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If in Solar first mode it will go to grid if there is no PV or the battery volts fall below the set point. To me the mode does not work that well as you could end up switching all the time if you have clouds. I also see at sun rise and sun set the relays of the pv will kick in and out as the pv comes in and out also switching between grid and batteries. So I use SBU mode and my software drives the rest if the logic.

How does your software drive the rest of the logic? Does it change the axpert settings on the fly to cause it to operate the way you want it to? I could not see any serial commands to force it to change modes, for example, I could only see commands to change settings (and read data, off course).

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My thinking is that while charging I am running from Eskom. and charging from solar which is subsidized with 2 amp from Eskom, so the batteries will recharge slower, and thus switching less often from solar to mains when the suns rising or setting, and the panels are not yet able to supply enough current.

Between 8am and 4pm the solar generates enough power to run everything and charge the batteries.

And at night we run from eskom.

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My thinking is that while charging I am running from Eskom. and charging from solar which is subsidized with 2 amp from Eskom, so the batteries will recharge slower, and thus switching less often from solar to mains when the suns rising or setting, and the panels are not yet able to supply enough current.

Between 8am and 4pm the solar generates enough power to run everything and charge the batteries.

And at night we run from eskom.

I hear you. I'll set the grid charge current to 2A and see if that helps, thanks.

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Thanks, jdp. Yep it seems a custom solution is needed to make the inverter work the way we want it to. I have just monitored my PV volts and as soon as it hits 58V (or thereabouts) the inverter switches to it. That explains why the 2 PV solution never had this problem... at 58V it's already pretty close to max, so is already able to supply current. But at 58V the 3PV solution is only just seeing the crack of dawn, and is not strong enough yet.

 

Ideally this should have been a setting in the axpert.

 

I'm in the process of designing my controller/monitor (that will include BMV like functionality), and thought of outputting to software like yours (mine will log data too) for the fancy graphs and reporting. I just don't want to keep my PC running to control the axpert, I'd prefer having a separate controller do this work for me.

 

Anyway, thanks for the feedback. How do you instruct the axpert to switch modes? By means of changing the setting (say from SOL to UTL), or is there a software command that says "Go to Grid/PV/Batt" mode?

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This issue could be related to the bug I've found (and fixed!) in the firmware. What seems to happen is this:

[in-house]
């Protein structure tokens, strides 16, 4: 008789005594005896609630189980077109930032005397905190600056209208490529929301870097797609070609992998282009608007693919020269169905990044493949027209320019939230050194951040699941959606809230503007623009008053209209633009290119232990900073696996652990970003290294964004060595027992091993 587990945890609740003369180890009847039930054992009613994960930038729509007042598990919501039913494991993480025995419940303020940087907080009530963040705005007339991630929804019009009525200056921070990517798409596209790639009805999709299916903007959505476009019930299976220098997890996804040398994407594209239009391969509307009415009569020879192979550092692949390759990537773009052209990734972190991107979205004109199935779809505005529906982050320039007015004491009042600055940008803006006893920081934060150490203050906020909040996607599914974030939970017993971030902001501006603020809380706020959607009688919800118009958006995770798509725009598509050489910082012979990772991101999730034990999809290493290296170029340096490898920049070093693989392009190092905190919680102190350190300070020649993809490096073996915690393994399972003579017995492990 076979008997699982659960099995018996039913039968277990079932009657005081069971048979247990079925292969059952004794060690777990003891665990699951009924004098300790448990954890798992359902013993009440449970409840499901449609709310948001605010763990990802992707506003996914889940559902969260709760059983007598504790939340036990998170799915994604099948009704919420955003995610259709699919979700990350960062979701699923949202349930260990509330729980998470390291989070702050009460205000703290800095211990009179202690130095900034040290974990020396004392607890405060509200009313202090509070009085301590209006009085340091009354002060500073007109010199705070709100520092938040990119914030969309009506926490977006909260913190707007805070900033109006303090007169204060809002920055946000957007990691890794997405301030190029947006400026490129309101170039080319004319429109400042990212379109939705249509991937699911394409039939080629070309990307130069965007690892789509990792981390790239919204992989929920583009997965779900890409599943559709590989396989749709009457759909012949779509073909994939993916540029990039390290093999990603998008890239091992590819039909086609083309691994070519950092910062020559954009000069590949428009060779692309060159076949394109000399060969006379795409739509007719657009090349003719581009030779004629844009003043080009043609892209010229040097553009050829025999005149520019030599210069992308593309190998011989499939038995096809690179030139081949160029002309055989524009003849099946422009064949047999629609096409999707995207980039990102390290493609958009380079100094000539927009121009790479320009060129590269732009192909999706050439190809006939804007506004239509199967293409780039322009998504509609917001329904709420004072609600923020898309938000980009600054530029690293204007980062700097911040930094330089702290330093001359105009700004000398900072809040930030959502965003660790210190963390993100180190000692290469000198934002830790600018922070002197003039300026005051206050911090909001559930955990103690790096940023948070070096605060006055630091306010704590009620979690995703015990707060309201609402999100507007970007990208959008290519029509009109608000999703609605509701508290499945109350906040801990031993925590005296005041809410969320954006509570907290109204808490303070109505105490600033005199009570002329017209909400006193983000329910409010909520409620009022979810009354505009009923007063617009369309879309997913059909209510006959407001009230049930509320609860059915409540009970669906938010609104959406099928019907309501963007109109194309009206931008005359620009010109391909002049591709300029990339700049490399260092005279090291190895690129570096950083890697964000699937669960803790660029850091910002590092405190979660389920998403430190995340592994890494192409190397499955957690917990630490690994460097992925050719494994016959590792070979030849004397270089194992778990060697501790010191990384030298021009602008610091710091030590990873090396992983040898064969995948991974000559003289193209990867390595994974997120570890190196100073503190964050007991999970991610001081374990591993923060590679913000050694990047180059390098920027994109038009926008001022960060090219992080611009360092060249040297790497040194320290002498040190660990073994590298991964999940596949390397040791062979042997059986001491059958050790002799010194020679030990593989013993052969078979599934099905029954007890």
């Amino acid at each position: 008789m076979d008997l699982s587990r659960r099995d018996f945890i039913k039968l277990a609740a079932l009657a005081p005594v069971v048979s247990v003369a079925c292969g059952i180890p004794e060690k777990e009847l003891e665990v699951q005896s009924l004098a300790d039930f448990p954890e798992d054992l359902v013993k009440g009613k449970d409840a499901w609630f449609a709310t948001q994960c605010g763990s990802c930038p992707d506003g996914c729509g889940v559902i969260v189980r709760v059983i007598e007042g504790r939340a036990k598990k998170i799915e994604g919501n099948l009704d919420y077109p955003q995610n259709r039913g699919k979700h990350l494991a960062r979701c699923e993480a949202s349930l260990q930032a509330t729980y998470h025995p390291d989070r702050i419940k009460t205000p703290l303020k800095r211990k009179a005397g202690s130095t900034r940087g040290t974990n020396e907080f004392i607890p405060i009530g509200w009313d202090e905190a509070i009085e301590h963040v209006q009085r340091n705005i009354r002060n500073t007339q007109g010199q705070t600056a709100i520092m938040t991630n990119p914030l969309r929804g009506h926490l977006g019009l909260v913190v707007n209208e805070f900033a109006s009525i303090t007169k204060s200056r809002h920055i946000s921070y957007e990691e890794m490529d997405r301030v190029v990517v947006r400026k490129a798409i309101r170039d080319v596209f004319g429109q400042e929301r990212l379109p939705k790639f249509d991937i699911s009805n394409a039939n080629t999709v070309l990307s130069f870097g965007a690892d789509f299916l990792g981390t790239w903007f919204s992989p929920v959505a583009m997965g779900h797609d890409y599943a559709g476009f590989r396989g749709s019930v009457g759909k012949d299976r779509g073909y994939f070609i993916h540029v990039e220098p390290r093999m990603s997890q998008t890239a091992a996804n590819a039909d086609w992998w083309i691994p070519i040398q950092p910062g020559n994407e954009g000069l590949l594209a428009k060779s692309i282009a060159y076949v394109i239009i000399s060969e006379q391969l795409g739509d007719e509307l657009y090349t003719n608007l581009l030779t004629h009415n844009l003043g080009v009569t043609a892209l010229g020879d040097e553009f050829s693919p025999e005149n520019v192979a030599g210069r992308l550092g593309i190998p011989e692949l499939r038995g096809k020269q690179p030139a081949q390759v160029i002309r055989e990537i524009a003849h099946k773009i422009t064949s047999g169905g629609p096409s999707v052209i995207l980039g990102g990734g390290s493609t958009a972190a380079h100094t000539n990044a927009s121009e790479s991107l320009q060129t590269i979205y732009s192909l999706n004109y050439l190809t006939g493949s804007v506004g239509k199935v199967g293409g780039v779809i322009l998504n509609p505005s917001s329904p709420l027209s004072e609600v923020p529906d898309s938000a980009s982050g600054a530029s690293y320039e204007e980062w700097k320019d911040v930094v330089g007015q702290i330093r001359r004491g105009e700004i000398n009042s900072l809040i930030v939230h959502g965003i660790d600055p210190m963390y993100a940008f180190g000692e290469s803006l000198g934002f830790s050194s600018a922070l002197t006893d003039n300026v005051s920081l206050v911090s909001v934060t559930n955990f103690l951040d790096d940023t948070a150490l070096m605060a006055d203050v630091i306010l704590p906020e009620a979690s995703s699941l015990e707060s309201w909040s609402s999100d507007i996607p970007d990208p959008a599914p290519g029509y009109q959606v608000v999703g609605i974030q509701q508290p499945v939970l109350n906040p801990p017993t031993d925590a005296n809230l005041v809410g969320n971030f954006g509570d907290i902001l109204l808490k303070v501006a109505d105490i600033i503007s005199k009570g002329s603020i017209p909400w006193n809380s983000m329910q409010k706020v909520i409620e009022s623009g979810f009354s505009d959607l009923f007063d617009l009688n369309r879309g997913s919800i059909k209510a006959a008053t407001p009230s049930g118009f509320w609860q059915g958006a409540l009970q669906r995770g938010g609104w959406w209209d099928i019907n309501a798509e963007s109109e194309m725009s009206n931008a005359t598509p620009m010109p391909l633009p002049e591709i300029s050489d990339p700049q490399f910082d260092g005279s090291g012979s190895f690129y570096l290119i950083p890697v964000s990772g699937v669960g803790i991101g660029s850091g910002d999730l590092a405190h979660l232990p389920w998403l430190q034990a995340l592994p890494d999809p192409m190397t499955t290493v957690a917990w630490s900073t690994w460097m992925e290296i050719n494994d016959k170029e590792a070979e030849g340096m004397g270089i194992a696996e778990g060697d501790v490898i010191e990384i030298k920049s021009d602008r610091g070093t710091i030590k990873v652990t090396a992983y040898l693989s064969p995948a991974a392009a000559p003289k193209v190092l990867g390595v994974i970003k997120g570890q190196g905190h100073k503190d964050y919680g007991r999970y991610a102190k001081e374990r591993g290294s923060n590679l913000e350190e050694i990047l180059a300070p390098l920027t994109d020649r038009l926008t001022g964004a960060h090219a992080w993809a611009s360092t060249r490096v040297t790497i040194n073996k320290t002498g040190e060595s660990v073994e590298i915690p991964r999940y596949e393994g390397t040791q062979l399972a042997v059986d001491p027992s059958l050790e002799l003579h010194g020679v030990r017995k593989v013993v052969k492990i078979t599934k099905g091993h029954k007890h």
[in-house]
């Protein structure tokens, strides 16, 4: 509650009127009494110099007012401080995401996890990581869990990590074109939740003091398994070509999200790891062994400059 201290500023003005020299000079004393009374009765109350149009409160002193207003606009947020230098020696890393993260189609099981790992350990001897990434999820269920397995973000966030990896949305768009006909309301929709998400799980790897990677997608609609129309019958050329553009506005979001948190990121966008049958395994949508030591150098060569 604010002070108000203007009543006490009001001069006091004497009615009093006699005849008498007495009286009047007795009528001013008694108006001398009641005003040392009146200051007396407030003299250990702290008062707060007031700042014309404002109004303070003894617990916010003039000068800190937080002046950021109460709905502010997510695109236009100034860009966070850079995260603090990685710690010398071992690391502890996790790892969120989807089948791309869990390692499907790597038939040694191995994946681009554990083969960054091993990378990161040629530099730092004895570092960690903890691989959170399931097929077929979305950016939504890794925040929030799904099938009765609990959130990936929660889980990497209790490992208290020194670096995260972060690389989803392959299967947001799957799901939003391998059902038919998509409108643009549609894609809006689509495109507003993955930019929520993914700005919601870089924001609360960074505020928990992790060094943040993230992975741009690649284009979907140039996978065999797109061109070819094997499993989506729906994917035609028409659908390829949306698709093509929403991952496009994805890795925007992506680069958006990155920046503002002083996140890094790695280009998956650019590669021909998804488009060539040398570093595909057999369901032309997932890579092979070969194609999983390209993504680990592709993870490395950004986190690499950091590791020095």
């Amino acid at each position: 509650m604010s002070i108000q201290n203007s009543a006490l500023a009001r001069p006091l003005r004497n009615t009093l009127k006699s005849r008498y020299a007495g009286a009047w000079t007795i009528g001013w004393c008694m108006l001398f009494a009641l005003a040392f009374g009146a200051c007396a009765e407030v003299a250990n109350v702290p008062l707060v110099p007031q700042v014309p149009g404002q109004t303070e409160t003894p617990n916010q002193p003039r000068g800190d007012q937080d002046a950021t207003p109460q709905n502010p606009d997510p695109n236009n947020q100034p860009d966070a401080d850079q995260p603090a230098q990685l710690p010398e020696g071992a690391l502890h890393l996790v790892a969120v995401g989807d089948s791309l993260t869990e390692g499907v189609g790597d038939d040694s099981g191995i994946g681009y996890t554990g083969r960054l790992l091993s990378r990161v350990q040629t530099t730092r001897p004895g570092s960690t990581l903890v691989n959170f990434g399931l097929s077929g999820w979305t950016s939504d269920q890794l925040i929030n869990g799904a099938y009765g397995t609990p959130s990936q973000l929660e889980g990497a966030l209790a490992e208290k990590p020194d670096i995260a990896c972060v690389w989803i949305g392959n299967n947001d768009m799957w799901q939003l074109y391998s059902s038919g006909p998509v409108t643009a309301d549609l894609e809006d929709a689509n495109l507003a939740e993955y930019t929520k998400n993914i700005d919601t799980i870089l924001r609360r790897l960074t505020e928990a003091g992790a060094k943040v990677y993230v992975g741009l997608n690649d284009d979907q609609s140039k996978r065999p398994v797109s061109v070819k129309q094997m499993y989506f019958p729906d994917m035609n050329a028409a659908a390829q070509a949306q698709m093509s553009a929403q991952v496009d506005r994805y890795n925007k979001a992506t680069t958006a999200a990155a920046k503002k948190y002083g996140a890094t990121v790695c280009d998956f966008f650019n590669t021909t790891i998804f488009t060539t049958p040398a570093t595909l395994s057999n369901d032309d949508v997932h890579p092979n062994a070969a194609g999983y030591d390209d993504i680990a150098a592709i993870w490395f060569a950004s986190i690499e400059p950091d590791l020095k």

* The charger exits absorb mode when the current falls below a particular current threshold for a partucular time threshold. The current threshold depends in a few things, but it's a minimum of 5 A; for now let's call it 8 A. The time threshold is fixed at 50 seconds.

* Bulk and absorb are actually combined into a single stage when the SCC (Solar Charge Controller) is connected to the DSP (Digital Signals Processor) inside an Axpert.

* Bulk mode starts slowly. Sometimes this is because of the strength of the available solar energy.

* Bulk/absorb mode would exit to float while the current is still less than 8 A for 50 seconds. In other words, it exits *on the way up* (PV current is still buiding) using criteria it's supposed to be using *on the way down* (battery has absorbed enough charge, and is full).

 

This could be causing the excess switching that you have been observing.

 

I have developed a patch to firmware 72.40 that makes these changes:

* The time threshold is increased from 50 to 120 seconds.

* The exit criteria are changed, to add this condition: the battery voltage must be at least (CV setting minus 0.5 V). This is the main fix. If the PV curent is still rising, then the battery voltage won't be near the CV voltage yet, so the criteria are not met, so the charging continues. When the battery is fully charged, it reaches and briefly exceeds the CV setting voltage. (That's what absorb mode is about - staying near the CV voltage until the charge current drops down low, often C/5 or even C/20).

* There are some trivial changes, to report a different version number, and to make the 7-segment "font" more readable.

 

The current threshold remains as per the factory, which is: the maximum of (5 amps, and the maximum charge current divided by 5). So it will always be 5 A or more, but if you have set your maximum charge current (PV plus mains) to 120 A, then the threshold would be 120/5 = 24 A. If you want a lower threshold (i.e. charge the batteries a little longer), you could adjust the total charge current to say 100 A (for a 20 A threshold), or 80 A (for a 16 A threshold), and so on. Most of you would not need very high combined PV and mains charging, so this does give you a degree of control over how long the absorb stage lasts.